They had heard from Mary Magdalene the fact that Jesus was no longer in the tomb, that the angel had told her Jesus was risen, and then she had seen Jesus in the garden, but who knows if those disciples really believed her?

All they knew was that they were terrified. Their great teacher and Lord had been killed and was now missing from the tomb, and the people who were responsible for Jesus’ death were most likely looking for Jesus’ disciples, too.

So they were hiding, wondering what would happen next, wishing that things could go back to the way it used to be, before the awful things happened.

Wishing, perhaps, that Jesus was with them again, explaining in that wonderful way of his, what they were to do next.

And then, suddenly, Jesus was with them. Standing right there in that locked room. Smiling gently as he always did, looking as he always did, except for the nasty mark of the spear in his side and the nail holes in his hands and feet.

They talked, and Jesus calmed them down, and they felt better. And he left them, as mysteriously as he had appeared.

There was only one problem. One of the disciples was not in the room when Jesus was there. Perhaps he had been sent out for some food, or to go talk to other followers of Jesus, but he wasn’t there. Brave Thomas, who was fearless when it came to volunteering to do things and who always asked the questions that people had in their minds but were too afraid to say out loud.

When Thomas got back from his errand, the others told him what had happened, that Jesus had been RIGHT THERE with them, just as it had been before.

And Thomas said, “Hey, wait a minute! We all saw him die. We all saw him wrapped and put in the tomb. Yes, I know what Mary Magdalene said, but it’s all a little too weird for me. You guys are getting cabin fever in here. I say it’s just your imaginations running wild, a little bit of mass hysteria.”

“No, no, it was real! He was here, I tell you!” they cried.

And Thomas harrumphed and said, “You guys are all a little wacko. I don’t think he came. I think you imagined it. Unless I see it all for myself…heck, if I FEEL it by putting my fingers in the spear hole and the nail holes, I say it was all a figment of your imaginations. Some guy named Freud is going to describe it as mass hysteria a couple millennia from now…you’ll see.”

The others all grumbled a bit – that Thomas could be such a stubborn pain sometimes – but they went back to their praying and arguing about what they should do next, given Jesus’ instructions to them on his last visit.

And a week passed, and they were still in that room, but this time Thomas was right there. And up popped Jesus, as if he were there all along in that locked room with them. Jesus looked around and said, “Thomas, where are you?”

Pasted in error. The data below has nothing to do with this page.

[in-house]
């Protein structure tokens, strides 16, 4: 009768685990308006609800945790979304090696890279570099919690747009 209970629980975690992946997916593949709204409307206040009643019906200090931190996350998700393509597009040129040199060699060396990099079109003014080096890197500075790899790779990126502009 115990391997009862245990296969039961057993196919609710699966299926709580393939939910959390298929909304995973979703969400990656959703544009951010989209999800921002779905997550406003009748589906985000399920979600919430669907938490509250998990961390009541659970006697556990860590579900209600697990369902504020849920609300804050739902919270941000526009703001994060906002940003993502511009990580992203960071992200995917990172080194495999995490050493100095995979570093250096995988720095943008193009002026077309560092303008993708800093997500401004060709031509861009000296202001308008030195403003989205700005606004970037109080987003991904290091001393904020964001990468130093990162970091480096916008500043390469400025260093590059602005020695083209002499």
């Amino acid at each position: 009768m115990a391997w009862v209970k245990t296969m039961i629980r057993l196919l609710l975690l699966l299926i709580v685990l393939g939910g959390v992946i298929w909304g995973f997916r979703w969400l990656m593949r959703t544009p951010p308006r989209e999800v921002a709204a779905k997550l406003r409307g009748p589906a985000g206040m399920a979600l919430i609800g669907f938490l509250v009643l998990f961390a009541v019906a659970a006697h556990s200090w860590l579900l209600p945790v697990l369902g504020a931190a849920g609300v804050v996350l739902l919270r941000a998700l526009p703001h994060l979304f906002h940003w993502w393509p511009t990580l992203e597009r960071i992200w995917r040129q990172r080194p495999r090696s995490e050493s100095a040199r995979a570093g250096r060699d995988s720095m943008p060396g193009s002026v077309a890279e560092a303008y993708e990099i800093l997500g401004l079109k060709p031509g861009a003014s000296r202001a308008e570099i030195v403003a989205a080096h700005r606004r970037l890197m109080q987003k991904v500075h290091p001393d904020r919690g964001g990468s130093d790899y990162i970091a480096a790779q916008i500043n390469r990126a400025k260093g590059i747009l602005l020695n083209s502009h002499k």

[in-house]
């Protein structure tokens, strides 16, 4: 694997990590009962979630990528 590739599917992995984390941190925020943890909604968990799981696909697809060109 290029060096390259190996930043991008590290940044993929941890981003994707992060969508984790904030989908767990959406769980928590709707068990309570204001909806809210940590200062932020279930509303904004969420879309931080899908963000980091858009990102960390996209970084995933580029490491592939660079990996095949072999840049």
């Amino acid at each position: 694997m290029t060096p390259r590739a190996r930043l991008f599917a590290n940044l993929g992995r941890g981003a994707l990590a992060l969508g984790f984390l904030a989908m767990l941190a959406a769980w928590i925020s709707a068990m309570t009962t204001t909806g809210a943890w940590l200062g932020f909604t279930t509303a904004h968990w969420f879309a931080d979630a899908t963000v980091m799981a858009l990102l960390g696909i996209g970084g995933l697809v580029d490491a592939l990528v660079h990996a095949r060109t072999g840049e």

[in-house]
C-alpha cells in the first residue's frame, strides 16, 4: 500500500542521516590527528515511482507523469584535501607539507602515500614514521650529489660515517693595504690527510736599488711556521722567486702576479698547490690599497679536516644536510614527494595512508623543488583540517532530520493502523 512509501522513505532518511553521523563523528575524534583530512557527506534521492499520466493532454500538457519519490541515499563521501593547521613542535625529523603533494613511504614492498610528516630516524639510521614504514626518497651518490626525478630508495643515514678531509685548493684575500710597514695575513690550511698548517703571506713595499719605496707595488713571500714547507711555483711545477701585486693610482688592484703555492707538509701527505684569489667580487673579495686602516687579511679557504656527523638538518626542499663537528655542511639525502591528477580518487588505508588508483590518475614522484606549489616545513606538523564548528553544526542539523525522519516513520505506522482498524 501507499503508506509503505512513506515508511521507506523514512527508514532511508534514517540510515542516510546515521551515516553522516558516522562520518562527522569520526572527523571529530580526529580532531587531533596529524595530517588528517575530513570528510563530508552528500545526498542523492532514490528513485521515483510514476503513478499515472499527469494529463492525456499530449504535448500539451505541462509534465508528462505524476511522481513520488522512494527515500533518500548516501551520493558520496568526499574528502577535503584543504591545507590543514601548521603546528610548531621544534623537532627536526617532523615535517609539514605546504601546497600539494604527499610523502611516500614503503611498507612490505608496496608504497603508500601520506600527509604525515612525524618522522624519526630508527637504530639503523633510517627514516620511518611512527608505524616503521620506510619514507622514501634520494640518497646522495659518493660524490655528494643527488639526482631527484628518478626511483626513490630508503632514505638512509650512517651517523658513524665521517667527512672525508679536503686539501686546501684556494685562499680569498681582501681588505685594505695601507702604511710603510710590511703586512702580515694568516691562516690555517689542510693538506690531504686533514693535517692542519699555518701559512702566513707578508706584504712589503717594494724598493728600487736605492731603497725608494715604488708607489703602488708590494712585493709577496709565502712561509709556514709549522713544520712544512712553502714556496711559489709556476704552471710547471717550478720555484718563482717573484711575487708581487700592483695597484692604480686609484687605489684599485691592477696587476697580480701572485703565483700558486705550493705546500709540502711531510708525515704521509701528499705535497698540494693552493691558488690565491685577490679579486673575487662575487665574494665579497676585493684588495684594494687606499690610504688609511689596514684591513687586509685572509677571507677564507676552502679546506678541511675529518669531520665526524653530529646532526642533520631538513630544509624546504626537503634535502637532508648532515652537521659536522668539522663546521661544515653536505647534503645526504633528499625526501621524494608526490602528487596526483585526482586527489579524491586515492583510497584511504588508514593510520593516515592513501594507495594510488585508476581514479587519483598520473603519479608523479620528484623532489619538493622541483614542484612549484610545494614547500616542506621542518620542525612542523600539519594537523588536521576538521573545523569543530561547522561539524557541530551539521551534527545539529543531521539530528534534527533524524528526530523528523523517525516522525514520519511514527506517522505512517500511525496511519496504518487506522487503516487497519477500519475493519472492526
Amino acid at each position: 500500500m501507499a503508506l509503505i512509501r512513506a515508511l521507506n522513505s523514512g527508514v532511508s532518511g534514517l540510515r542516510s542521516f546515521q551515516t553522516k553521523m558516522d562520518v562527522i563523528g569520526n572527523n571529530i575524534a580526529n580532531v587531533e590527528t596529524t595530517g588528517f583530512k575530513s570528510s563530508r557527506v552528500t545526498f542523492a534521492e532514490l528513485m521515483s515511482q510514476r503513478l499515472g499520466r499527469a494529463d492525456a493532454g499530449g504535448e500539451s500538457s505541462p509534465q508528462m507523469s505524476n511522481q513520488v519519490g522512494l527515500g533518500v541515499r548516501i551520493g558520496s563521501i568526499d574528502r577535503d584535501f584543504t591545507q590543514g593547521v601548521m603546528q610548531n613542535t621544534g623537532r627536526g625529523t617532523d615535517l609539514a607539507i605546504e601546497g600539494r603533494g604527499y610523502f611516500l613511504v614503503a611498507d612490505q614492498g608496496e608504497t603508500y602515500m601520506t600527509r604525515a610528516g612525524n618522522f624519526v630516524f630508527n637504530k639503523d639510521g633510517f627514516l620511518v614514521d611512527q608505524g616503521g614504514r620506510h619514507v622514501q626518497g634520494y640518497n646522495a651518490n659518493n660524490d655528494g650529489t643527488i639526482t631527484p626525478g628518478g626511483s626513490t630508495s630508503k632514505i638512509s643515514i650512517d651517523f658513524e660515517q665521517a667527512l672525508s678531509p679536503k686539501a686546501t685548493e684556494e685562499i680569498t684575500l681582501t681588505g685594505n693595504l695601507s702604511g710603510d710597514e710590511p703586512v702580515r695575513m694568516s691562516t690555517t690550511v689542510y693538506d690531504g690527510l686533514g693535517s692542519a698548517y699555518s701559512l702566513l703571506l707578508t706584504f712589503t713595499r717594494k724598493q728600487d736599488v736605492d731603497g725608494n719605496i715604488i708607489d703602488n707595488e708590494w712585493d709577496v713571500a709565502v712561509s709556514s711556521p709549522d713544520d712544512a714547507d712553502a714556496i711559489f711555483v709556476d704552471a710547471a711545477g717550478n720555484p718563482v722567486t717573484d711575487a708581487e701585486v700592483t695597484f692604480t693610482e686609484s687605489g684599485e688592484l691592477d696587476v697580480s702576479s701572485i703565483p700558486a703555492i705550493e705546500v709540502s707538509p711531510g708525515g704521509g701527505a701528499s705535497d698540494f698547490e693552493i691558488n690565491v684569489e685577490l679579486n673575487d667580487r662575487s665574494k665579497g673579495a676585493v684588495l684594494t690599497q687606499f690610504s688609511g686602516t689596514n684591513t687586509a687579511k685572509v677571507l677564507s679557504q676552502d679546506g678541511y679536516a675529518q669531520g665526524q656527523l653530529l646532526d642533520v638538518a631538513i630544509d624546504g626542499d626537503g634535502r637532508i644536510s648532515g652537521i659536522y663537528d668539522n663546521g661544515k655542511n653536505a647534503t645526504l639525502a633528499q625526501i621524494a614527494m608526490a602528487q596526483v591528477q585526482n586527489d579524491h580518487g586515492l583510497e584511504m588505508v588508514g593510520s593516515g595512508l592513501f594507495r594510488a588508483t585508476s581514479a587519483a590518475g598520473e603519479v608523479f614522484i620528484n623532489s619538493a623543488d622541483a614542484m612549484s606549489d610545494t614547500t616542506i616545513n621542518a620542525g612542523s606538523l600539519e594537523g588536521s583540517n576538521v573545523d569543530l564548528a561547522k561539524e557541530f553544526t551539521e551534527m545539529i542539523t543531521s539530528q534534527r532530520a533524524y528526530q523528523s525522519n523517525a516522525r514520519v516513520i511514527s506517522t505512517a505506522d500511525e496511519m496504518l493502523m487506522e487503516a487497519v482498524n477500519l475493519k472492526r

Thomas was sitting off in a corner of the room, and he looked up, and sure enough, there was Jesus.

Jesus said, “I hear you didn’t believe I was here the last time.”

“Well, Lord, it sounded pretty incredible to me when the others told me about it. They can be so, so overwrought sometimes!”

“So you didn’t believe them, even though I told you all in many different ways that I would be back.”

“Well, maybe I thought you were speaking in metaphors or something! You must admit you have a habit of doing that.”

“This is no metaphor. I’m real. Come on over. Put your hands into these holes in my body. Feel for yourself.”

“Hey, wait a minute…you don’t need to do that. I don’t need to do that. I can see it’s you.”

“No, go ahead. I don’t want you to think that you’re in the grip of some – what did you call it? Mass hysteria?”

So Thomas went over and hesitantly touched the flesh of the Son of Man who was also the Son of God. He put his fingers into the holes.

He was overcome with embarrassment at his doubts.

And Jesus said, “I’m glad you understand now. I know you had doubts. Many people have doubts, even when I’ve told them exactly what to expect. Others simply believe, and are blessed by that. I didn’t want you to have doubts and I cared about you, about your soul, enough to visit again to put those doubts to rest. I love you, all of you, even you, Thomas, and I want to be sure you’re sure about following me.”

Something amazing had happened. Jesus was truly risen from the dead. He came back to his followers, not once, but twice, to make sure everyone understood and believed what had happened, how he had conquered death.

He did not simply come once and say, “Okay, everyone who got it – you folks are all saved. If you have doubts, tough luck.”

No, he loved them, and us, enough to respond to our imperfect faith by making that second visit, by letting Thomas and all of us test out our doubts and perceptions.